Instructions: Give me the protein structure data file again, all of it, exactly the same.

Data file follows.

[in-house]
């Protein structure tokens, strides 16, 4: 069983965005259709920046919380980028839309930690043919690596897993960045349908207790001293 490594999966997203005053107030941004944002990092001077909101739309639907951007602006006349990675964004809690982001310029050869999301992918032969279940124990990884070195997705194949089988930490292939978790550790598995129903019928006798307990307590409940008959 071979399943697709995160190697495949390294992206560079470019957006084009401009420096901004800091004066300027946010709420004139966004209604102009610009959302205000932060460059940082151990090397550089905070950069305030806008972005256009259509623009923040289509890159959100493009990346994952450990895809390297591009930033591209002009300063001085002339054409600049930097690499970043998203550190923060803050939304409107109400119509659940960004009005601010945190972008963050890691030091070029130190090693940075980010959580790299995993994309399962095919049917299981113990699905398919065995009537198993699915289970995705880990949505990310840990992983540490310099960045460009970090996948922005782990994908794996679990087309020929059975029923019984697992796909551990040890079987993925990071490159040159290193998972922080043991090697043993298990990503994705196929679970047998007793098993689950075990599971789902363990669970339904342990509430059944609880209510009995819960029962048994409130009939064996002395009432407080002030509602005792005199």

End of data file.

[in-house]
């Protein structure tokens, strides 16, 4: 069983965005259709920046919380980028839309930690043919690596897993960045349908207790001293 490594999966997203005053107030941004944002990092001077909101739309639907951007602006006349990675964004809690982001310029050869999301992918032969279940124990990884070195997705194949089988930490292939978790550790598995129903019928006798307990307590409940008959 071979399943697709995160190697495949390294992206560079470019957006084009401009420096901004800091004066300027946010709420004139966004209604102009610009959302205000932060460059940082151990090397550089905070950069305030806008972005256009259509623009923040289509890159959100493009990346994952450990895809390297591009930033591209002009300063001085002339054409600049930097690499970043998203550190923060803050939304409107109400119509659940960004009005601010945190972008963050890691030091070029130190090693940075980010959580790299995993994309399962095919049917299981113990699905398919065995009537198993699915289970995705880990949505990310840990992983540490310099960045460009970090996948922005782990994908794996679990087309020929059975029923019984697992796909551990040890079987993925990071490159040159290193998972922080043991090697043993298990990503994705196929679970047998007793098993689950075990599971789902363990669970339904342990509430059944609880209510009995819960029962048994409130009939064996002395009432407080002030509602005792005199």